Friday, February 23, 2007


Pomegranate, 8 x 10, oil on panel. Say, if anyone knows how to scan an image without that glare you see here, please email me and let me know! The color reproduction is great on the scanner, but the glare is bad.

1 comment:

Thomas K Conway said...

Glare on a painting is always an issue. I always photograph, never scan my paintings because of that horrible glare from the scanner.

So, I can't offer you any scanner solutions, but I can say this-
When you're lighting your painting for a photograph, if you produce contradictory angles, you aren't supposed to have any glare. I read that in a book somewhere.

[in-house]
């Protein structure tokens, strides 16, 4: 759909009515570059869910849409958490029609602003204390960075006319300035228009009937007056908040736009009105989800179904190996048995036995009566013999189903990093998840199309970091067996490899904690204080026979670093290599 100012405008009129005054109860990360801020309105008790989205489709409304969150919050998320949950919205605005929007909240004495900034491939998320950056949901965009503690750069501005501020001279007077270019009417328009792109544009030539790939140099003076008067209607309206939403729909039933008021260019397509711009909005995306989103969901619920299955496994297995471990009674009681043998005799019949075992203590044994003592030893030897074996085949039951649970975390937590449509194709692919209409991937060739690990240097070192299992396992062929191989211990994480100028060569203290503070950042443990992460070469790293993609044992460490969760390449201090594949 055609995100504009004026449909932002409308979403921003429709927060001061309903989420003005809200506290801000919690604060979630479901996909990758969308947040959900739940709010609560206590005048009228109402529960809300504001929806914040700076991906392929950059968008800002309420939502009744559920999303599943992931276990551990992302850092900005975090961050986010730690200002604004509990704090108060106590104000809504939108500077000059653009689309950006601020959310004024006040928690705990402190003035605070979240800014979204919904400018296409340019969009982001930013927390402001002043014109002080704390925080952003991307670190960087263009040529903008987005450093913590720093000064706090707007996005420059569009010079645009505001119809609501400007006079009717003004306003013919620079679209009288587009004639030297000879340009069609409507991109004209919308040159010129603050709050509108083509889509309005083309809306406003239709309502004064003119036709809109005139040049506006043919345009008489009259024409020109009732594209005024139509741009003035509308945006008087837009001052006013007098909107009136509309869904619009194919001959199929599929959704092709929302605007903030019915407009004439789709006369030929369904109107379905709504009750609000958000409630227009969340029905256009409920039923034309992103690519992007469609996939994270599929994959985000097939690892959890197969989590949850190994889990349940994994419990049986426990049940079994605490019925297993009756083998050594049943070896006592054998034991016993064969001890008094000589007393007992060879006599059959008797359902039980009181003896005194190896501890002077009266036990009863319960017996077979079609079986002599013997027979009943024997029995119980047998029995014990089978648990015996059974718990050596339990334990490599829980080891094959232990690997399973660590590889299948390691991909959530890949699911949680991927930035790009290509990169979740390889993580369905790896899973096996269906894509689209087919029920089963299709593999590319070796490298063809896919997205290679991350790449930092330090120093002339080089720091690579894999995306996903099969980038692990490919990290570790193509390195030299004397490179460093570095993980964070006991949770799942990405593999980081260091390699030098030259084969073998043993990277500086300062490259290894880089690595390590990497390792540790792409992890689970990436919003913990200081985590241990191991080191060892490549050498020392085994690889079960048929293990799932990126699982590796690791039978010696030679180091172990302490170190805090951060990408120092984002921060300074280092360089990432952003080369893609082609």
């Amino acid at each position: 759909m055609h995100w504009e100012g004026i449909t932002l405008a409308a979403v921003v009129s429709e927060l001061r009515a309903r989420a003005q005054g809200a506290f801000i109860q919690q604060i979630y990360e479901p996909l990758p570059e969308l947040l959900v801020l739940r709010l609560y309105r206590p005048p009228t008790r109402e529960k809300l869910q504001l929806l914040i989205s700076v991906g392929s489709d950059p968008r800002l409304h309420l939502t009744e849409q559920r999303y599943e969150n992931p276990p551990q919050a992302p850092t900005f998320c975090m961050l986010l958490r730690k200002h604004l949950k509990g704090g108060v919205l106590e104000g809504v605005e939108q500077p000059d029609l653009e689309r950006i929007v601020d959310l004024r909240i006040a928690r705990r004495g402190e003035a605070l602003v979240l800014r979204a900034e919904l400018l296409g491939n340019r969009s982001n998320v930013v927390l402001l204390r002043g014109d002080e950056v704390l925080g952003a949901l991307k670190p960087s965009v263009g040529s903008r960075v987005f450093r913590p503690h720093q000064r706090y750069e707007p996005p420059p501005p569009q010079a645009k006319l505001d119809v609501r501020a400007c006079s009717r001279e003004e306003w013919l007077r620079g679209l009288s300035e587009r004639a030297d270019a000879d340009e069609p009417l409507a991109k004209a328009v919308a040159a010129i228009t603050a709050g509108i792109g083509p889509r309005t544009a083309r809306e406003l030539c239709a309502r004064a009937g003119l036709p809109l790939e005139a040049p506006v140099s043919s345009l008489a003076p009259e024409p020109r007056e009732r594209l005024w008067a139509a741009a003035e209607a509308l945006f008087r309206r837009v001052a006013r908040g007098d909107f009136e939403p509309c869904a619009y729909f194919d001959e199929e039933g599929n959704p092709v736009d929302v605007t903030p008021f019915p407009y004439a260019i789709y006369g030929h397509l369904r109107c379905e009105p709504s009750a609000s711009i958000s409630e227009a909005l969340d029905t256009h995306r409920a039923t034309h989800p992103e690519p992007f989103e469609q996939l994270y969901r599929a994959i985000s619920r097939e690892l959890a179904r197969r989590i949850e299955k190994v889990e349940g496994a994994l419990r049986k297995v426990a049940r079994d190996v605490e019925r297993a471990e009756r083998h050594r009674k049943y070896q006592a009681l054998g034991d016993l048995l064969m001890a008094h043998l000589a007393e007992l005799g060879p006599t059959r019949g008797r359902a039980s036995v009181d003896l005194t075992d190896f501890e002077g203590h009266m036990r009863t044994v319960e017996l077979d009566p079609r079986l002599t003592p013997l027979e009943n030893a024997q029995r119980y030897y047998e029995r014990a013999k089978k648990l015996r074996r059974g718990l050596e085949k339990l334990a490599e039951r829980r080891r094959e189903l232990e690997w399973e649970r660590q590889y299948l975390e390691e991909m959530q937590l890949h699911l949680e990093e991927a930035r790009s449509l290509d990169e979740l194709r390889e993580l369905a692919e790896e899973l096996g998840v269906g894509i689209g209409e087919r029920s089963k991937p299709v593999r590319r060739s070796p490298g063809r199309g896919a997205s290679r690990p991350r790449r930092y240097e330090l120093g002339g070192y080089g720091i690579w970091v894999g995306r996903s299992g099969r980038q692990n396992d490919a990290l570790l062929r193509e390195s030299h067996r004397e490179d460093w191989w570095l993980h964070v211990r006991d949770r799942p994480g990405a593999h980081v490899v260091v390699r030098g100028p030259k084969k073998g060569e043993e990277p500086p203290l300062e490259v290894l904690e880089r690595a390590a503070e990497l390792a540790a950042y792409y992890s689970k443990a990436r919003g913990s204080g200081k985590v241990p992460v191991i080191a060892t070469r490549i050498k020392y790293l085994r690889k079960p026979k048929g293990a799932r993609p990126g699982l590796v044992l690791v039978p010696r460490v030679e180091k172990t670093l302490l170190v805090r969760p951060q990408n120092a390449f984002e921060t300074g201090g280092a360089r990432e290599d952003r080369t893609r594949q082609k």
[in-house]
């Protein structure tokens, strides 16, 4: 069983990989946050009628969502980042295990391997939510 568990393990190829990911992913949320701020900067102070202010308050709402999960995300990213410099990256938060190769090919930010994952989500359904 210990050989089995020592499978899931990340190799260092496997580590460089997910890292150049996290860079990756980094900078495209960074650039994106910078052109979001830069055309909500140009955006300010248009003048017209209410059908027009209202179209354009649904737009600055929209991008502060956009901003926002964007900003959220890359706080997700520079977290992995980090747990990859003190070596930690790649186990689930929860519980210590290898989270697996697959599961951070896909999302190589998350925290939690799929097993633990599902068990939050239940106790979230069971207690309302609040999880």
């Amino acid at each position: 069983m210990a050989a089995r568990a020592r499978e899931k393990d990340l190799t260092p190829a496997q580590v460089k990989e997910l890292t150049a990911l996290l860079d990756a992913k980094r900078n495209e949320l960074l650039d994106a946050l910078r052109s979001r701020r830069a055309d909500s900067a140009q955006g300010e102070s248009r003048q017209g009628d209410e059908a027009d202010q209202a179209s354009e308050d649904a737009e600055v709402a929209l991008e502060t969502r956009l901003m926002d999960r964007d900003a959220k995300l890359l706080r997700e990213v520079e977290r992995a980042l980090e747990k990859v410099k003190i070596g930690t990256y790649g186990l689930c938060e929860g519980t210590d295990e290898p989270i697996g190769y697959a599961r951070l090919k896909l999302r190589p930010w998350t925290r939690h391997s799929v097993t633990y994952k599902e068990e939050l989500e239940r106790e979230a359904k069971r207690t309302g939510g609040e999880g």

Meaning, if you light it from the right, and the left, at the same (but opposite) angles, they should cancel out eachothers' glares.

This has worked for me some, but I find that it's more trouble than its worth trying to light things artificially.
What I do most often is take my paintings outside in indirect sunlight and this tends to work pretty well. The key here is indirect sunlight, and remembering that if you don't have anything brightly lit in front of your painting, you shouldn't have any bright reflections (which is why you end up with a glare from your scanner, with the moving scanner bulb lighting everything directly).